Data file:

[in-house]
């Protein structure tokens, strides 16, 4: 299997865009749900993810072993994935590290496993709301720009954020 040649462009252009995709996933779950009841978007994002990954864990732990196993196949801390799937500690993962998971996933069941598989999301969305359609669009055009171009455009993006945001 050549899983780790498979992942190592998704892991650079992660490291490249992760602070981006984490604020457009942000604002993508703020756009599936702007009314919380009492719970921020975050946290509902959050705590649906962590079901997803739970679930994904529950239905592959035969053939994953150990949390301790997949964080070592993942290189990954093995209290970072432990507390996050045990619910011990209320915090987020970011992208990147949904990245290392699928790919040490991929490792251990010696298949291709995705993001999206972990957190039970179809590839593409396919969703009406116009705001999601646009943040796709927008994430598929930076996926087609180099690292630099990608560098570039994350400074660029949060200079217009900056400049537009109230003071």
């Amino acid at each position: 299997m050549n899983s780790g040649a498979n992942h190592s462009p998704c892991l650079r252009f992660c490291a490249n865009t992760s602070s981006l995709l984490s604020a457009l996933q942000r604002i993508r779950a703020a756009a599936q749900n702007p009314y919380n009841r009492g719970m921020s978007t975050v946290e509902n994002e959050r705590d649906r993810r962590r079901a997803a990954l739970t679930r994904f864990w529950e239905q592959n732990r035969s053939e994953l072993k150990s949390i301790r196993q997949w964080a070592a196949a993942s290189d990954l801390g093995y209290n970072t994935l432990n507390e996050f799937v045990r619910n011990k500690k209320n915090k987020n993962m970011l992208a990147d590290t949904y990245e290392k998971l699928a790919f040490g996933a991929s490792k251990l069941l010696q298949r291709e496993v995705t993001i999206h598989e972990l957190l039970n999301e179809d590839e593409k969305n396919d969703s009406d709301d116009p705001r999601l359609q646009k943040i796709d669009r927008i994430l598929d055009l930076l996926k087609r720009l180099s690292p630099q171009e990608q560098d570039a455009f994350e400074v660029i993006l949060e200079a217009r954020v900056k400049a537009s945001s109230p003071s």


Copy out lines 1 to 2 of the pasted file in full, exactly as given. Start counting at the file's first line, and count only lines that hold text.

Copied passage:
[in-house]
């Protein structure tokens, strides 16, 4: 299997865009749900993810072993994935590290496993709301720009954020 040649462009252009995709996933779950009841978007994002990954864990732990196993196949801390799937500690993962998971996933069941598989999301969305359609669009055009171009455009993006945001 050549899983780790498979992942190592998704892991650079992660490291490249992760602070981006984490604020457009942000604002993508703020756009599936702007009314919380009492719970921020975050946290509902959050705590649906962590079901997803739970679930994904529950239905592959035969053939994953150990949390301790997949964080070592993942290189990954093995209290970072432990507390996050045990619910011990209320915090987020970011992208990147949904990245290392699928790919040490991929490792251990010696298949291709995705993001999206972990957190039970179809590839593409396919969703009406116009705001999601646009943040796709927008994430598929930076996926087609180099690292630099990608560098570039994350400074660029949060200079217009900056400049537009109230003071």